THE REPUBLIC OF UGANDA
IN THE HIGH COURT OF UGANDA AT FORT PORTAL
CIVIL SUIT NO. 0008 OF 2017
RUHWEZA JOHN .....................................................................................PLAINTIFF
1. CHINA RAILWAYS SEVENTH GROUP
2. BK2 LTD .......................................DEFENDANTS
3. UMEME LTD
BEFORE: HIS LORDSHIP HON. MR WILSON MASALU MUSENE
M/s Shonubi, Musoke & Co. Advocates, Counsel for the 3rd Defendant raised a preliminary to the effect that the Plaintiff’s suit was incompetent. That the Plaintiff did not in his Plaint specifically/expressly state that the suit was brought under the provisions of the Law Reform (Miscellaneous Provisions) Act. Thus, the Plaint was defective and does not disclose a cause of action and the Plaint should therefore be rejected as per the provision of Order 7 Rule 11 (a) of the Civil Procedure Rules.
Counsel for the 3rd Defendant added that the Plaint does not disclose a cause of action because at common law, when a human being dies of an accident, the cause of action also abates or terminates. Therefore, for one to recover damages arising from a fatal accident he or she can only do so under a statute and the relevant statute must be cited in the plaint, that is, the Law Reform (Miscellaneous provisions) Act in order to give rise to a cause of action.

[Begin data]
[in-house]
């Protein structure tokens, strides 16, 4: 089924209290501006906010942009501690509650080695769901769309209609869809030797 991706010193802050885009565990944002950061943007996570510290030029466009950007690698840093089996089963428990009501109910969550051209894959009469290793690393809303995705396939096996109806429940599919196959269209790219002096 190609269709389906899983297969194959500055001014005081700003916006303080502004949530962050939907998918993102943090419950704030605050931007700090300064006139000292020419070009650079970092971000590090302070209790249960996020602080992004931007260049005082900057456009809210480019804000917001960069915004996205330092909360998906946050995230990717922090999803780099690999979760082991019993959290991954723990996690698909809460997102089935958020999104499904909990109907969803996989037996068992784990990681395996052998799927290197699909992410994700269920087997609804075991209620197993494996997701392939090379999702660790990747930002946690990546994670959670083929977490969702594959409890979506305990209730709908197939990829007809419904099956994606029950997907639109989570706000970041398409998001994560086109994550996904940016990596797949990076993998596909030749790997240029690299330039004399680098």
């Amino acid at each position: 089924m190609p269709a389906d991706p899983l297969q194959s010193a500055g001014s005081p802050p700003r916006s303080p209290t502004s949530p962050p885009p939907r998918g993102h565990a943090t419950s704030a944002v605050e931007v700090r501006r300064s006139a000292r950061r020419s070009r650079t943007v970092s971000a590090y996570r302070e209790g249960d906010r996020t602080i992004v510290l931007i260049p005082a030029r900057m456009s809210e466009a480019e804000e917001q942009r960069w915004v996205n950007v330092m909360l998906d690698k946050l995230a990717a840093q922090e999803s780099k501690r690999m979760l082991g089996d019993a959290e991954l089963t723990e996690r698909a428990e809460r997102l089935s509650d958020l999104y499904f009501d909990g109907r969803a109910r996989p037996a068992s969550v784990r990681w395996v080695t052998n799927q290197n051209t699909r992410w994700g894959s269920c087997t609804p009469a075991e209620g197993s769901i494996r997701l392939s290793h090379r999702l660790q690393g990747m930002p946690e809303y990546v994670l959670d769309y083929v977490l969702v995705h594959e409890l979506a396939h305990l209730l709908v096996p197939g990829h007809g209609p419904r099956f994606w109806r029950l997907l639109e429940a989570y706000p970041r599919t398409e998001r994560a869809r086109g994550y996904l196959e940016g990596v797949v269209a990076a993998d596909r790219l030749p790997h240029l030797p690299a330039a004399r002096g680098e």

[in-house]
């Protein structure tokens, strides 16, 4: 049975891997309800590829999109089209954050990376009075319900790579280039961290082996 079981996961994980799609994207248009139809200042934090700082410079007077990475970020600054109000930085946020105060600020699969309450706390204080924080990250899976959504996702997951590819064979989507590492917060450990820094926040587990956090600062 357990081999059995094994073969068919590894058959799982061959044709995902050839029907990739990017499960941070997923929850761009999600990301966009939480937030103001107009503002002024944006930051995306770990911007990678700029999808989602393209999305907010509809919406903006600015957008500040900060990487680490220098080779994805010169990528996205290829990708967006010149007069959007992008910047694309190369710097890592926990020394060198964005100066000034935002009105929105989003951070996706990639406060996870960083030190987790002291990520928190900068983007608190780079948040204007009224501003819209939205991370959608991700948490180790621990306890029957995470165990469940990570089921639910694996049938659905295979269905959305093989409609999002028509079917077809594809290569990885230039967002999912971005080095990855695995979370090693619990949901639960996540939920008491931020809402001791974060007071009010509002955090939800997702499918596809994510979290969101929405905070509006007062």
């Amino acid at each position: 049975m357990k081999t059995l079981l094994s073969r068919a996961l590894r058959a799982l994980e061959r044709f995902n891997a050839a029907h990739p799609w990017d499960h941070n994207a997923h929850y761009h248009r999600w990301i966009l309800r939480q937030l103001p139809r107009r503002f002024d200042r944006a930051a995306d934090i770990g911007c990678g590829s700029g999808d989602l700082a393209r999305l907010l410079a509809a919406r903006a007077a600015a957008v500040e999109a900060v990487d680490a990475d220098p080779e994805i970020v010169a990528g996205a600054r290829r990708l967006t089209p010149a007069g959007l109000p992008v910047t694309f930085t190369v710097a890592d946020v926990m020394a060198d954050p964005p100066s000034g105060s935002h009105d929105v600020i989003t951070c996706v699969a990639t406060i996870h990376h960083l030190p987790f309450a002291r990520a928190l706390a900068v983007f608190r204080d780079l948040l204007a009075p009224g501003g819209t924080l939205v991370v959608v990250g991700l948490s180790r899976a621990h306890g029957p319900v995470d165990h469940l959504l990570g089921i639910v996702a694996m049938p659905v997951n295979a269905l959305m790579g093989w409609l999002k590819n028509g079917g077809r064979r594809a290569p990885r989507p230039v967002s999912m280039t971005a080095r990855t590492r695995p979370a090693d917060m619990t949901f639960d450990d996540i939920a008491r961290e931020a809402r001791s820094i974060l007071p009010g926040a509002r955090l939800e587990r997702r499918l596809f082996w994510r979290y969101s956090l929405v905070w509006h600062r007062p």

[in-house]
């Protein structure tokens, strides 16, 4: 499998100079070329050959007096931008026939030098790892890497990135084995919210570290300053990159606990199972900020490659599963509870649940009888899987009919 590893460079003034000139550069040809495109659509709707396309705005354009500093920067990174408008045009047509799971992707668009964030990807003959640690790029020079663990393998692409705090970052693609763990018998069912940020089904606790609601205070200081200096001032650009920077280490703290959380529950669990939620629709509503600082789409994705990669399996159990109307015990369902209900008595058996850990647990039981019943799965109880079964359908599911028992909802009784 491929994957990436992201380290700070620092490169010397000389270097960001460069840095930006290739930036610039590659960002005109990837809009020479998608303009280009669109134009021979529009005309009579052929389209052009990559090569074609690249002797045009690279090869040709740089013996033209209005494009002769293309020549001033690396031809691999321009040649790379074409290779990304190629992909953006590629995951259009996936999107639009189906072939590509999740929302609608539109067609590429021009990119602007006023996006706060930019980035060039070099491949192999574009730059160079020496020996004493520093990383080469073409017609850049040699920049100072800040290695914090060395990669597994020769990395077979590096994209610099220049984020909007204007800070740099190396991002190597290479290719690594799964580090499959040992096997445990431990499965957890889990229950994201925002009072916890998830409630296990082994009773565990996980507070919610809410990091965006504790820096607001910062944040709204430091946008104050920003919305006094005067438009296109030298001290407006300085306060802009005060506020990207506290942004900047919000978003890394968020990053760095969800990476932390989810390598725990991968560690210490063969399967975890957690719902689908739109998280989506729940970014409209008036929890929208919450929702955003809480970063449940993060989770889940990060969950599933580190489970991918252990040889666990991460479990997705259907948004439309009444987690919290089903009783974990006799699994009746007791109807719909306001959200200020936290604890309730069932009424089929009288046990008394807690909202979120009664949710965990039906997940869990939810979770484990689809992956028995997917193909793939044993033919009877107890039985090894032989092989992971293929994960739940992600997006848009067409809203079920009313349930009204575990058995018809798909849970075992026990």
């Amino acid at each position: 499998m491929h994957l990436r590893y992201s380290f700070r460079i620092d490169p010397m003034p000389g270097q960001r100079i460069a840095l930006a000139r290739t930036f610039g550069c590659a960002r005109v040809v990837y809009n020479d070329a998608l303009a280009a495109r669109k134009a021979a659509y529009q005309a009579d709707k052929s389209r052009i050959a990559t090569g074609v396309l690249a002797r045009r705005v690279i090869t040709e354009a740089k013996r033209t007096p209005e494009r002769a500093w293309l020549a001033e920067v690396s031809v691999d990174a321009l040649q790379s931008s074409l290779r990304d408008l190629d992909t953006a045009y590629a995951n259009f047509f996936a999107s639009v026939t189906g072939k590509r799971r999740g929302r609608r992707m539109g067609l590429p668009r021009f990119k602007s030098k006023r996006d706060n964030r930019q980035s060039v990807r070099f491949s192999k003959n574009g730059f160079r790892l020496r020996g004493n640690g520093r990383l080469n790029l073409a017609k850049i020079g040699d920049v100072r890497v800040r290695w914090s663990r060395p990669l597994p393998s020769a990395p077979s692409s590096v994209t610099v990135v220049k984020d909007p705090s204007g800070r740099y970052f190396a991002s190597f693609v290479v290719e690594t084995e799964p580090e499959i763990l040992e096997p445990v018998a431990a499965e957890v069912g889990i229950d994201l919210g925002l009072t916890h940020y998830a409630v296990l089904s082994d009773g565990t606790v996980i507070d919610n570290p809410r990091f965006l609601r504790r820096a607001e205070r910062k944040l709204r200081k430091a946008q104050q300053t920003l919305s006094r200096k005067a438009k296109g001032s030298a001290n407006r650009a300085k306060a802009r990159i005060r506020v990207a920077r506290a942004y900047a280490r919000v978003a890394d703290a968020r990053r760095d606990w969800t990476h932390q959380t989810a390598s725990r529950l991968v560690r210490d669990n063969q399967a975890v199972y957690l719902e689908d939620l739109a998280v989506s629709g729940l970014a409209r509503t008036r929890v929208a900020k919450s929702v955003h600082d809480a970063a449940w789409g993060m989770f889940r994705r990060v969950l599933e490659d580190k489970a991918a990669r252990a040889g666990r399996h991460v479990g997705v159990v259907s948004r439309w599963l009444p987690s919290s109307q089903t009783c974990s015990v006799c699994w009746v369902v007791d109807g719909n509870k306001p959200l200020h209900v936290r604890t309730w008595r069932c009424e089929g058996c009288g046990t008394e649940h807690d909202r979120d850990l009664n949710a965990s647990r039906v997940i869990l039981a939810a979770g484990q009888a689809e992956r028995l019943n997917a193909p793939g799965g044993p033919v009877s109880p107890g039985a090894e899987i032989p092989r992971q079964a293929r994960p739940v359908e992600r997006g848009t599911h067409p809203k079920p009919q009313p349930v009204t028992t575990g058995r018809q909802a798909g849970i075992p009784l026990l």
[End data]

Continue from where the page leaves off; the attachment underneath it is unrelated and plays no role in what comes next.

Counsel cited the case of Ali Mustafa versus Sango Bus Company,  H.C.B 93, where it was held that;
“1. Order 7 Rule 11(a) of the Civil Procedure Rules requires a plaint to be rejected where it did not disclose a cause of action. Fatal accident claims could be based upon the law Reform (Miscellaneous Provisions) Act and if that fact was not pleaded, the plaint disclosed no cause of action.
2. The deceased’s income had to be pleaded in fatal accident claims.
3. If no statute was referred to in the plaint, the presumption was that the tortious claim was brought under common laws as a result of which there would be no cause of action in the present instance. The plaint would be rejected with costs.”
That the above decision was approved and followed in the later case of Twine Amos versus Tamusuza James, Civil Revision No. 0011 of 2009, where lady Justice Irene Mulyagonja Kakooza, held that a plaint that does not cite the Law Reform (Miscellaneous Provisions) Act ought to be rejected. She further held that proceedings based on a plaint that does not cite the said statute are illegal and a nullity.
Secondly, that the deceased’s income is not pleaded in the plaint. That even by consent judgment dated 16th January 2018; this suit was fully settled and closed. In the same consent judgment, the 2nd Defendant admits negligence on its part and it fully paid the Plaintiff the sum of UGX 45,000,000/= which is over and above what the Plaintiff would be awarded by Court if he succeeded on a claim involving the death of a 42 year old. The claim against the 3rd Defendant is therefore intended to unjustly enrich the Plaintiff. Thus, the suit should be dismissed with costs to the 3rd Defendant.